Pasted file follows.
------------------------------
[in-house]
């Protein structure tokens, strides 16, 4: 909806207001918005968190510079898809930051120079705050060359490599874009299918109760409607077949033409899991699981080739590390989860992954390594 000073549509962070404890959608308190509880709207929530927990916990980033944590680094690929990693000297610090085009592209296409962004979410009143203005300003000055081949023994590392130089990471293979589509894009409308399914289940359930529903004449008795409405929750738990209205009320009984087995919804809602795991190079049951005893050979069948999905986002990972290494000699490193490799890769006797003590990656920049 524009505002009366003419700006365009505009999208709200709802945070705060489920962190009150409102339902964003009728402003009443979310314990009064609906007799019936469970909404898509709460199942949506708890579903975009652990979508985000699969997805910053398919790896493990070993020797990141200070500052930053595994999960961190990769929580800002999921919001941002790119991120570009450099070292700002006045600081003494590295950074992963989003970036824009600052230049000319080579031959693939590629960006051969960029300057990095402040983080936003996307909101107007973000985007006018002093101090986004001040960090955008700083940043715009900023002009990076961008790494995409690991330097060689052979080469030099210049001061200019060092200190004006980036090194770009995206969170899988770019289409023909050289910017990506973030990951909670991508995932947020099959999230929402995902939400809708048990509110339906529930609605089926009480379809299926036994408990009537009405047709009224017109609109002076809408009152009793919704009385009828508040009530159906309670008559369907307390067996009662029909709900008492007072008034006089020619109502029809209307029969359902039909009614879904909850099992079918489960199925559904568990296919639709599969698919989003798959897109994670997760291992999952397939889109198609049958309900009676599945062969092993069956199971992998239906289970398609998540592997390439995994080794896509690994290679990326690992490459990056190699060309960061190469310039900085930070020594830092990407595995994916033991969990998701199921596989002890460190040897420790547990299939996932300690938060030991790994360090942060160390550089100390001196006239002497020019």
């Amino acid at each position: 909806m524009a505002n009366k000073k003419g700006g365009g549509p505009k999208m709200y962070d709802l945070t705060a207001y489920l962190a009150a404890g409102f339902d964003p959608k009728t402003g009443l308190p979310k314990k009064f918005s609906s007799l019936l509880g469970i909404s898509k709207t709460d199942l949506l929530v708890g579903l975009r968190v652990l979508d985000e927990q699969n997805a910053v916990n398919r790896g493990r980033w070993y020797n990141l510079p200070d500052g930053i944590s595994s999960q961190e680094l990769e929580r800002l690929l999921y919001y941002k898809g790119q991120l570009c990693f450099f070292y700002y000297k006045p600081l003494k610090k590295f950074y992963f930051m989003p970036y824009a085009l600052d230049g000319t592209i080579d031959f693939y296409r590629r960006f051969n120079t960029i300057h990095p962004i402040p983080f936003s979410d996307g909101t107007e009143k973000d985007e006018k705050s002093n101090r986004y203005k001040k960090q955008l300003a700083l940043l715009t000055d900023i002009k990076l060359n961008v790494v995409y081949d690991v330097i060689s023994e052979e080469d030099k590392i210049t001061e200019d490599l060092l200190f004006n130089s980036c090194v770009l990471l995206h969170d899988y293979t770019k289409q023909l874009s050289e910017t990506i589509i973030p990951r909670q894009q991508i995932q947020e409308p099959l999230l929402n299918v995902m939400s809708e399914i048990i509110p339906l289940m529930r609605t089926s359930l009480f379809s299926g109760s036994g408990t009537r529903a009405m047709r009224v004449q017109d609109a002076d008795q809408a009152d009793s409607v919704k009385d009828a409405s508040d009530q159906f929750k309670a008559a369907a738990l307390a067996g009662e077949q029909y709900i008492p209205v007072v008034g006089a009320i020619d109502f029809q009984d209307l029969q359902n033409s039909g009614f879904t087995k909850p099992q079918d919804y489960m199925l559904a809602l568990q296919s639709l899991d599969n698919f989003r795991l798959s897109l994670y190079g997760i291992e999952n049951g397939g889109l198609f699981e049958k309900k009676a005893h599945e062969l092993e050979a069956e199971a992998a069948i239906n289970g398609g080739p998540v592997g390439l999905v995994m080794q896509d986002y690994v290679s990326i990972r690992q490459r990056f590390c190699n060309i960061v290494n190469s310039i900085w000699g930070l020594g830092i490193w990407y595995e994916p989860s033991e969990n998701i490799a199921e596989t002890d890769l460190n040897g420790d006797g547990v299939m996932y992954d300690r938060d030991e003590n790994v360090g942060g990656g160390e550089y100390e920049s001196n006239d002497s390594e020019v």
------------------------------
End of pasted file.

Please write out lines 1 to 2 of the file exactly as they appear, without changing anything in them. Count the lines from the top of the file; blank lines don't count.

[in-house]
């Protein structure tokens, strides 16, 4: 909806207001918005968190510079898809930051120079705050060359490599874009299918109760409607077949033409899991699981080739590390989860992954390594 000073549509962070404890959608308190509880709207929530927990916990980033944590680094690929990693000297610090085009592209296409962004979410009143203005300003000055081949023994590392130089990471293979589509894009409308399914289940359930529903004449008795409405929750738990209205009320009984087995919804809602795991190079049951005893050979069948999905986002990972290494000699490193490799890769006797003590990656920049 524009505002009366003419700006365009505009999208709200709802945070705060489920962190009150409102339902964003009728402003009443979310314990009064609906007799019936469970909404898509709460199942949506708890579903975009652990979508985000699969997805910053398919790896493990070993020797990141200070500052930053595994999960961190990769929580800002999921919001941002790119991120570009450099070292700002006045600081003494590295950074992963989003970036824009600052230049000319080579031959693939590629960006051969960029300057990095402040983080936003996307909101107007973000985007006018002093101090986004001040960090955008700083940043715009900023002009990076961008790494995409690991330097060689052979080469030099210049001061200019060092200190004006980036090194770009995206969170899988770019289409023909050289910017990506973030990951909670991508995932947020099959999230929402995902939400809708048990509110339906529930609605089926009480379809299926036994408990009537009405047709009224017109609109002076809408009152009793919704009385009828508040009530159906309670008559369907307390067996009662029909709900008492007072008034006089020619109502029809209307029969359902039909009614879904909850099992079918489960199925559904568990296919639709599969698919989003798959897109994670997760291992999952397939889109198609049958309900009676599945062969092993069956199971992998239906289970398609998540592997390439995994080794896509690994290679990326690992490459990056190699060309960061190469310039900085930070020594830092990407595995994916033991969990998701199921596989002890460190040897420790547990299939996932300690938060030991790994360090942060160390550089100390001196006239002497020019």